By Ankita Dutta
After the tenuous Trump presidency, the Biden administration brought stability to transatlantic relations with its clear intentions to strengthen ties with its European allies. This is evidenced by the US recommitment to multilateralism and President Biden’s visit to the continent in 2021. However, the unilateral withdrawal from Afghanistan and the declaration of AUKUS (Australia, UK and US) have sparked concerns about the health of the alliance. The year 2022 has opened a new chapter for the transatlantic alliance with an unprecedented series of political and economic upheavals. The crisis in Ukraine has become a critical test of resilience for allies. This has led to the emergence of a host of issues, including military and humanitarian support for Ukraine, debates around Europe’s security architecture, the economic impact of the war, among others. This article examines some of the critical tendencies that were present and emerged in transatlantic relations in recent months. It also examines the recent publication 2022 Transatlantic Trends analyze public opinion on issues important to the alliance.
Here are some of the main trends in transatlantic relations:
Perspectives towards Russia and reaction to the Ukrainian crisis: One of the most critical outcomes of the Ukraine crisis has been the revitalization of the alliance and its coordinated response to Russia. Transatlantic unity has been remarkable in this crisis, which has been exemplified by the broad sanctions against Russia; military, economic, humanitarian and political support for Ukraine; and efforts to reduce European energy dependencies. As allies roll out their new round of sanctions, support for much stronger economic sanctions (71%) as well as a ban on oil and gas imports at the cost of rising prices (62%) is visible in the recently published transatlantic trends. 2022. Similarly, public support for Ukraine remains high, particularly regarding its membership in the North Atlantic Treaty Organization (NATO) and the European Union (EU). While there is a general consensus on increasing economic (69%) and military support for the country (66%), the idea of NATO in Ukraine does not find an optimal echo in public opinion. These opinions highlight the public’s general positive attitude towards their national government’s response to the crisis.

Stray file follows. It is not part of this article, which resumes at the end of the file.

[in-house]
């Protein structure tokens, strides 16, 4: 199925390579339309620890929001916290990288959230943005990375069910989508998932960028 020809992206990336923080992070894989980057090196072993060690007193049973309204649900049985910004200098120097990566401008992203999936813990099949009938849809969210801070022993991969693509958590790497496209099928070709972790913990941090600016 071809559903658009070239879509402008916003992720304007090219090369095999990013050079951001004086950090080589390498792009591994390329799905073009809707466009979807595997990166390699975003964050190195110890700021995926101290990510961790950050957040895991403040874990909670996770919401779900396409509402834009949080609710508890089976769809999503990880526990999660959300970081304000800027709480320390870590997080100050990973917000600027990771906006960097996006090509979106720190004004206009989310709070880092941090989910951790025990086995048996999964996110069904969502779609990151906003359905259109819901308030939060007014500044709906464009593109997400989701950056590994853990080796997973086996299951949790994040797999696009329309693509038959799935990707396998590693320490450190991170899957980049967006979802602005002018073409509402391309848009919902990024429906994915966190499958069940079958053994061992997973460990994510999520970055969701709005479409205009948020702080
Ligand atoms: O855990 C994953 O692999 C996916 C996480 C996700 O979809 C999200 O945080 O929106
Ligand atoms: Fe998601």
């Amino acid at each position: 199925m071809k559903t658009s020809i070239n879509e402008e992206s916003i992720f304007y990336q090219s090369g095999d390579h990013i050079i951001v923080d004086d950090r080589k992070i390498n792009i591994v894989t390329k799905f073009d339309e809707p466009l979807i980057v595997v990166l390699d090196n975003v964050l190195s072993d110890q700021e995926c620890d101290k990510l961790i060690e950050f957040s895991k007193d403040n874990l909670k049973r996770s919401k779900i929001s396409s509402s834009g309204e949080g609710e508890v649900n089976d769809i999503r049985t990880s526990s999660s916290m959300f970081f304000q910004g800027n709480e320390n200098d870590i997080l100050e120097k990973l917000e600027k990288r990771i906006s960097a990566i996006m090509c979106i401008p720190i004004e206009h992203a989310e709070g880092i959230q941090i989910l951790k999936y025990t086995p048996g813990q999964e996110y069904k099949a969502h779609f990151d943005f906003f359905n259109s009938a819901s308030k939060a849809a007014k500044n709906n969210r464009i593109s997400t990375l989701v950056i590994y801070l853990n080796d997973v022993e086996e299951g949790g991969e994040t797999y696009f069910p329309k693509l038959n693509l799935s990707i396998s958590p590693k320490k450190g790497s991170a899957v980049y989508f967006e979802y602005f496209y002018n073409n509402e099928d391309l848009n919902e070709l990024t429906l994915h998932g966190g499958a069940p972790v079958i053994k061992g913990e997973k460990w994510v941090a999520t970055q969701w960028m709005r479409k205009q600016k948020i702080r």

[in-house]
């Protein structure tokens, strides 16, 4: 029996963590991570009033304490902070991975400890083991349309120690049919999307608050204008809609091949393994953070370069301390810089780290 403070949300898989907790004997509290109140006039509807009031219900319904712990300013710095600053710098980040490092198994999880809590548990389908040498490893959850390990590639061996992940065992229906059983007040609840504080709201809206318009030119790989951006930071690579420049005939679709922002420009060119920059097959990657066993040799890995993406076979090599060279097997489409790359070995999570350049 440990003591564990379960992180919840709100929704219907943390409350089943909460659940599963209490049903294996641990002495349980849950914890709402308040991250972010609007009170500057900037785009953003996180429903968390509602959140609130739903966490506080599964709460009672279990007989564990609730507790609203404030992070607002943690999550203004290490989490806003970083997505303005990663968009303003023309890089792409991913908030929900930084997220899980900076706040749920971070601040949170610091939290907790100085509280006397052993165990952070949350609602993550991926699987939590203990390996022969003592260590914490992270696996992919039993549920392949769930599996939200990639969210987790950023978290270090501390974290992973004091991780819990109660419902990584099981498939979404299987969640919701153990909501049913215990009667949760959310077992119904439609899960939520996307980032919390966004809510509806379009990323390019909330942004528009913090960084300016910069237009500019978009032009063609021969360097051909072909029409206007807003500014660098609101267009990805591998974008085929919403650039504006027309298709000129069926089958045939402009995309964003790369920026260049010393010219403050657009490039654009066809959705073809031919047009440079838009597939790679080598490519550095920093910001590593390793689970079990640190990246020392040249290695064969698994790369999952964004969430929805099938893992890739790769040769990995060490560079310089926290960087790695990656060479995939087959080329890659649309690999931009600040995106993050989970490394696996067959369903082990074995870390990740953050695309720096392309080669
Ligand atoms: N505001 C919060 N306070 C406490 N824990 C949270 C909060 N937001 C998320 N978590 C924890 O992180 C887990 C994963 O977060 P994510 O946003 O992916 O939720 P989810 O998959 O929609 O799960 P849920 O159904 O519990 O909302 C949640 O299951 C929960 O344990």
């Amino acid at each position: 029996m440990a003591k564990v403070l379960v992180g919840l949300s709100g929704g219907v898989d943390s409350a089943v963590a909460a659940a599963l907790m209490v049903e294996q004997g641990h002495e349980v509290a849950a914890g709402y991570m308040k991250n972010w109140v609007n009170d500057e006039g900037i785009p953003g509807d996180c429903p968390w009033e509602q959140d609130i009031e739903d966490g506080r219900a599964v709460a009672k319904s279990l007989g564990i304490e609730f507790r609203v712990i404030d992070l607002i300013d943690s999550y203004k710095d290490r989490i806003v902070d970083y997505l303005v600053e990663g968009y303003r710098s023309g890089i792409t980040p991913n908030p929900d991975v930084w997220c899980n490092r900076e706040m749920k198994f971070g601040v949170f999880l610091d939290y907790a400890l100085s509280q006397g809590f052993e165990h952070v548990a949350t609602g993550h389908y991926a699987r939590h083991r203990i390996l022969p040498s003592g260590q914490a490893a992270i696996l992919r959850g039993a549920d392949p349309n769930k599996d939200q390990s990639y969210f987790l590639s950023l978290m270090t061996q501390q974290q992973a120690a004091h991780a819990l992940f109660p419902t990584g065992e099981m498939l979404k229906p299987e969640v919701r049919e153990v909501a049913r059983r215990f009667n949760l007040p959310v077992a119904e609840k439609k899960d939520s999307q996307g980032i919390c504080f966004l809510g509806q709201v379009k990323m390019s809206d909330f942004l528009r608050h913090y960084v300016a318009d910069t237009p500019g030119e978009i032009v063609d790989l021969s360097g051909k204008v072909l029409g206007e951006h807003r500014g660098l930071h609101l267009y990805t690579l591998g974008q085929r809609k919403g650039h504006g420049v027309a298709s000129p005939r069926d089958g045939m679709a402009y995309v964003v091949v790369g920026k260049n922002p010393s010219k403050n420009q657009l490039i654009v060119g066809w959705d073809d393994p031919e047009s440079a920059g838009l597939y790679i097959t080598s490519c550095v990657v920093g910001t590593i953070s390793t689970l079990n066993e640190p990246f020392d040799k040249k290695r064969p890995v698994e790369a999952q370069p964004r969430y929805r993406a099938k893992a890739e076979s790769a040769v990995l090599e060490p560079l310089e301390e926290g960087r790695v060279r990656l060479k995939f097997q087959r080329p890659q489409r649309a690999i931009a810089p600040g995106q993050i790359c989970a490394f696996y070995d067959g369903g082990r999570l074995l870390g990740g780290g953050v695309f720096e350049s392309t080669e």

Renewed security debates: The Ukrainian crisis has emerged as a critical moment for the European security architecture. While discussions on European security are not new, this crisis has changed the strategic outlook of many EU Member States.
It has been seen in recent months that many European allies have significantly increased their defense investments, Germany being the most important example. He not only established a A fund of 100 billion euros to modernize its armed forces but also re-committed to meeting the 2% of GDP target that allies set after the Crimean crisis in 2014. Similarly, several other member states have also declared their intention to increase their defense spending , as Belgium has increased its spending by 0.9% to 1.54% over the next eight years; Poland and Latvia plan to increase their budgets by 2.5-3% respectively. As national governments recommit to contributing more to European defence, debates over security in the aftermath of the Ukraine crisis have strengthened public support for greater US involvement in European defence, with 72% wanting whether Washington is “somewhat (38 percent) or heavily involved (34 percent)”, according to Transatlantic Trends 2022. The inclusion of the United States in the European security architecture can be perceived in two ways: first, to through the American military presence on the continent, which was requested by the Baltic countries as good as Poland; and second, by building transatlantic military capabilities through NATO.